Not exactly a runaway problem. In fact, there has only been a very small uptick of foreign interest in the South Vancouver Island from foreign investors. (As a point of reference, there were 781 homes sold last September in the Victoria Real Estate Board Region (VREB) and 735 in the VREB region in October.
One of the councilors voiced a concern about the discriminatory nature of this tax; a tax that violates more than 30 international treaties wherein Canada has committed to treat foreign nationals as favourably as citizens.
In Vancouver, a class action law suit arose after the BC Government implemented the 15% foreign buyer’s tax. In a strongly worded statement of claim, plaintiffs stated the tax unfairly assumes foreigners have wealth, an assumption that perpetuates "prejudice and stereotyping." The tax also assumes that foreign nationals can outbid Canadian citizens and permanent residents in the housing market.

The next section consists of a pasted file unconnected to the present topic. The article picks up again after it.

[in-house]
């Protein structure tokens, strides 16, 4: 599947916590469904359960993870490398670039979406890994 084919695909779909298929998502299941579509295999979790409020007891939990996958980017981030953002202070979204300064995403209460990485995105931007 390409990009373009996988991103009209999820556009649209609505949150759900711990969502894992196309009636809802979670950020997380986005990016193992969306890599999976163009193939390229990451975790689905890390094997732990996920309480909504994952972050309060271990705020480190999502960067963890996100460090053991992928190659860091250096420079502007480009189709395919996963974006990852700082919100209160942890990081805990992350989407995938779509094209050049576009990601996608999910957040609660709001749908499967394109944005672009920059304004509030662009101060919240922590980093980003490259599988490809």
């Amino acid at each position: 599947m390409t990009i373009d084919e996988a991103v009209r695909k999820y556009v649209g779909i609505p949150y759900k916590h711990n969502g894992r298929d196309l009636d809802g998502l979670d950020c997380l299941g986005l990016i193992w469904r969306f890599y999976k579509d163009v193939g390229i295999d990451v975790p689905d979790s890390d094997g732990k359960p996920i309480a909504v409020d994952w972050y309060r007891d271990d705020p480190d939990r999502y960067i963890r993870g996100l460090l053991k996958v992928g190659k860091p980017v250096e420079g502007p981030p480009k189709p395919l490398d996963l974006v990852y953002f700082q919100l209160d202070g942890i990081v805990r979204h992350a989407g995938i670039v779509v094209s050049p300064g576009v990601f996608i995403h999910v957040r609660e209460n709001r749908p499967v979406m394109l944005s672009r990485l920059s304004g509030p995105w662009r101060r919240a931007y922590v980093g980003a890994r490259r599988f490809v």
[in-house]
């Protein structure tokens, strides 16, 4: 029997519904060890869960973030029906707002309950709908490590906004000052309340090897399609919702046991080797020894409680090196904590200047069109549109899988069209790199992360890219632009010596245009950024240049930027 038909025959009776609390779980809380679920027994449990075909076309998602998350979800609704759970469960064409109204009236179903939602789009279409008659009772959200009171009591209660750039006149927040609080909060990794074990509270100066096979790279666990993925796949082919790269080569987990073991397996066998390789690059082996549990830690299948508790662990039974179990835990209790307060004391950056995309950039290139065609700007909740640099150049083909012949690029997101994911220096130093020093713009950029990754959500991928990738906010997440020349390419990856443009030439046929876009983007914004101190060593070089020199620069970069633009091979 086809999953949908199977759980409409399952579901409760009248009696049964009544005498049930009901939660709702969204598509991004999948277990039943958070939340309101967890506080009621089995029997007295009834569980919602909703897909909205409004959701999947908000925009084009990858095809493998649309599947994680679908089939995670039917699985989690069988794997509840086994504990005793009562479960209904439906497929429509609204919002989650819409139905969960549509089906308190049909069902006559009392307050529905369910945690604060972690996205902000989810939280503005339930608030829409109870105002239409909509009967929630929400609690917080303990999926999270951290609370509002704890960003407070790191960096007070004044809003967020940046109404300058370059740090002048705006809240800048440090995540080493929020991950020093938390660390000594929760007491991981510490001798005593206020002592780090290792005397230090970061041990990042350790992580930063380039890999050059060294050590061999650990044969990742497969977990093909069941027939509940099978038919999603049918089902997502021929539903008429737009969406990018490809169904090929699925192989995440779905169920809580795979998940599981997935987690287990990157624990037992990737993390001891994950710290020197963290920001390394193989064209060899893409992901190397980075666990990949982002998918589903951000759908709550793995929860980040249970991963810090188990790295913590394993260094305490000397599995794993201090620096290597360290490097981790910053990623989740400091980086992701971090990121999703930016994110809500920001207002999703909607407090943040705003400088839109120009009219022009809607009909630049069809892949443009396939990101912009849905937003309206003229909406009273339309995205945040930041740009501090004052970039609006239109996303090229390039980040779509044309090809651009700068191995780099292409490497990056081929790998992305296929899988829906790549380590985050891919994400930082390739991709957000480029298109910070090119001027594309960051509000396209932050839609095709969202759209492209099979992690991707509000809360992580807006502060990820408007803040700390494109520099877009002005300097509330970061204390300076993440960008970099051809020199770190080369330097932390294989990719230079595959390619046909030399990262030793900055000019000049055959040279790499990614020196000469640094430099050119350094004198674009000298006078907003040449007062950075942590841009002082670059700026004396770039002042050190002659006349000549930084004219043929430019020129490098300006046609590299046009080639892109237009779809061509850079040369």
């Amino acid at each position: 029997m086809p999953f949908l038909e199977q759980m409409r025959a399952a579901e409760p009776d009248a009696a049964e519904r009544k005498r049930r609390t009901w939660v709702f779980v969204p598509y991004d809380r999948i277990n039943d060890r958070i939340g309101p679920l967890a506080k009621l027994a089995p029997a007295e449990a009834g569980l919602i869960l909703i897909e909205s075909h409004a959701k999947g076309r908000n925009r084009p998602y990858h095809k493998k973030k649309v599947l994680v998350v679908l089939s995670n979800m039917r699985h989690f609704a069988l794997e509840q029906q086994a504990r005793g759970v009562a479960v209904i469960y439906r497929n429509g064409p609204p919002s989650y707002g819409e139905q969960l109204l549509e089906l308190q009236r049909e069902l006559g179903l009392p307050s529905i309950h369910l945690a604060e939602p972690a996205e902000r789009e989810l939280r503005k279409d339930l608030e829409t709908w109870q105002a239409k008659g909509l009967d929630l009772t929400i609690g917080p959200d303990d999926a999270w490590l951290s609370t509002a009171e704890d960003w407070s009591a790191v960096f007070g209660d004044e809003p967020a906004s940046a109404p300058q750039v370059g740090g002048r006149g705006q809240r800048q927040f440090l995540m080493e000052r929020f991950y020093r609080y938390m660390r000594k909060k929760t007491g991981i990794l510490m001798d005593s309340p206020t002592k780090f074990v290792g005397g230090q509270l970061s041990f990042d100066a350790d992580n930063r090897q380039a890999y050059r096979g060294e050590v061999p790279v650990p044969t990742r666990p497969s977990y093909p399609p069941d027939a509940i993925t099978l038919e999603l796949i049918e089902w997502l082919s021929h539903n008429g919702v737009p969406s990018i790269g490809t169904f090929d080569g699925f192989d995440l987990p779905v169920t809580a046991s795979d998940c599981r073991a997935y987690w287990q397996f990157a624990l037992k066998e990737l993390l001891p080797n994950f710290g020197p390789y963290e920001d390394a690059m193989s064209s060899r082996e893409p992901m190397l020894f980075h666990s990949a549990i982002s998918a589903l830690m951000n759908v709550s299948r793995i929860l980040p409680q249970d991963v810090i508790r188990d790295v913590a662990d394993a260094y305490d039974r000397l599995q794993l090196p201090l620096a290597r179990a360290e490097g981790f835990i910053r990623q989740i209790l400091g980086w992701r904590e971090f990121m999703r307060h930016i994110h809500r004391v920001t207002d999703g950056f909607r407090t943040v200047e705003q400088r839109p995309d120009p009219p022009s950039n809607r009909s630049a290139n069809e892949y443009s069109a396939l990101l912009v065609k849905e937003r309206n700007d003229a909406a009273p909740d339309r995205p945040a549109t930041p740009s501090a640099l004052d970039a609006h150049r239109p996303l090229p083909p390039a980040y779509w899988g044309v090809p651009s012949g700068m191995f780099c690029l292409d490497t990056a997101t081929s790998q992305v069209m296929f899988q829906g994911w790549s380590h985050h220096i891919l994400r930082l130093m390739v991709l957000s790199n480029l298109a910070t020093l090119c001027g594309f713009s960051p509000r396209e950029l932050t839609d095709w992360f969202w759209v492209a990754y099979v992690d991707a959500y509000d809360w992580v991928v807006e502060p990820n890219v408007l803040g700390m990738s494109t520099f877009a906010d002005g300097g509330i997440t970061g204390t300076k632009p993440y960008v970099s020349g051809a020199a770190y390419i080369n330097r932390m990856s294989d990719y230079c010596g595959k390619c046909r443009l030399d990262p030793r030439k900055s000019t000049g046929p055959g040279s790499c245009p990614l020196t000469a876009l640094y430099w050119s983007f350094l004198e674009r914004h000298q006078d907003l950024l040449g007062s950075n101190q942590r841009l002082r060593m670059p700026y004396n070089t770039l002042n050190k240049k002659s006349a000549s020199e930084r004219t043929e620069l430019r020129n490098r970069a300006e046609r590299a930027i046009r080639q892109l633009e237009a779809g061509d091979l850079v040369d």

Many are now questioning just how effective the tax has is in light of the fact that Vancouver’s real estate is once again rising in price after only a few months of cooling. It’s also been pointed out that foreign buyers who eventually sell are obviously going to be motivated to recapture their costs, thus inflating future real estate prices in Victoria.
Would implementing a foreign buyer’s tax in Victoria effectively cool the market, or end up being a mistake?
Fortunately, Victoria City Council held a second vote and decided against it.
Victoria council gives tentative approval to 15 per cent foreign buyers tax – CBC News April 24th
B.C.'s foreign buyers tax violates Charter, proposed class action lawsuit argues – CBC News, March 3rd
CMHC Senior Market Analyst Eric Bond calls Victoria’s Real Estate market “Overheated”. In his opinion, the city of is facing a housing affordability crisis, with the average price of a home reaching $640,802 in March, up 11.3 per cent compared to March 2016. Put another way, the first quarter of 2017 saw the average price for a single-detached home increase by 19 per cent as compared to the same quarter last year.